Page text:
“We’ve been saying ‘Don’t call your colleagues operatives. It makes them sound like machines.’”

That line stood out to us. It was in an email from a new client at NHS Property Services. (You can probably guess what they’re about. They look after buildings for the UK’s health service.) Today, they work as one big team. But management didn’t always feel close to their colleagues on the frontline.

The language had to change

In headquarters, you’d hear terms like ‘operatives’ or ‘domestics’. Terms that made cleaners, caterers and engineers sound like resources to deploy, rather than people on a shared mission. So we found a new tone of voice for the team. One based in everyday language that everyone could use. And the change in language led to a wider shift in culture. As the new tone reached people through workshops, we saw writing become a way for the back office and the frontline to work together.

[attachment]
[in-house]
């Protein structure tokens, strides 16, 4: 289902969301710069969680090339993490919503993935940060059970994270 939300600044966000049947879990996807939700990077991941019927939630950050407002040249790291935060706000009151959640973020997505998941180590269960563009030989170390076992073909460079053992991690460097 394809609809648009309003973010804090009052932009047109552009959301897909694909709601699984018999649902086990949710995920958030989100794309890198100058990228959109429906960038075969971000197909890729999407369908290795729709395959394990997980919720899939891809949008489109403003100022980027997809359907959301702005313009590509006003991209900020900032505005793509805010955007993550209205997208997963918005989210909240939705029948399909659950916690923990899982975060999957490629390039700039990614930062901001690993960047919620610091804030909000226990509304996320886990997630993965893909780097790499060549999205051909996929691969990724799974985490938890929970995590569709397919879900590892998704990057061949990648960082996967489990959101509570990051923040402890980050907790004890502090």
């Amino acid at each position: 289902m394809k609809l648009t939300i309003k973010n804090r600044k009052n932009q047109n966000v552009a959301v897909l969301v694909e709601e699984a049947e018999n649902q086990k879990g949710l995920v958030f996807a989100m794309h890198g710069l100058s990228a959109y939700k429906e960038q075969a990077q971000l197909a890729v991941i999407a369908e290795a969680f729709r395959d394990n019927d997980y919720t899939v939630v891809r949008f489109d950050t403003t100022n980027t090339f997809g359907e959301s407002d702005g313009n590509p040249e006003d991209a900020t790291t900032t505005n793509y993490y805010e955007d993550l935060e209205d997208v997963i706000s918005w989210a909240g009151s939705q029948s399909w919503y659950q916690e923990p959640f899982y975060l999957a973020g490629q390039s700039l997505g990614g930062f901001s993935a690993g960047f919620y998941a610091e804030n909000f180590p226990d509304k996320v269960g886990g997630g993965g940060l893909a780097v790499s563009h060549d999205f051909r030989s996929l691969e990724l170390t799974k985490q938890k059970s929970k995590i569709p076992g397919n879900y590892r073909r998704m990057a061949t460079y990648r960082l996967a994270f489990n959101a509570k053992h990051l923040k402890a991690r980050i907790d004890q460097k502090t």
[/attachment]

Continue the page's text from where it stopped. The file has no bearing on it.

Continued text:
It’s all about care

NHS Property Services support the people who deliver care to patients. Every clean floor, every working door, is part of that care. The same goes for their writing. It’s all about caring for readers. Messages should be easy to understand and quick to get through – and leave readers feeling good. So the tone of voice (summed up as “We put care into words”) showed people at every level of NHS Property Services they were engaged in the work of care.

Finding their voice

To help find their voice, we delivered five custom-made brainstorming exercises and surveyed 30 members of the frontline community. To roll it out we wrote one keynote speech to inspire leaders and we trained 50 senior leaders in the writing techniques that make up the tone. To keep the momentum going, we trained seven team members to run the workshop to cascade the knowledge throughout the organisation. As one member of staff said:

"The training was clear and relatable with practical exercises and examples. She really brought it to life and made it feel applicable"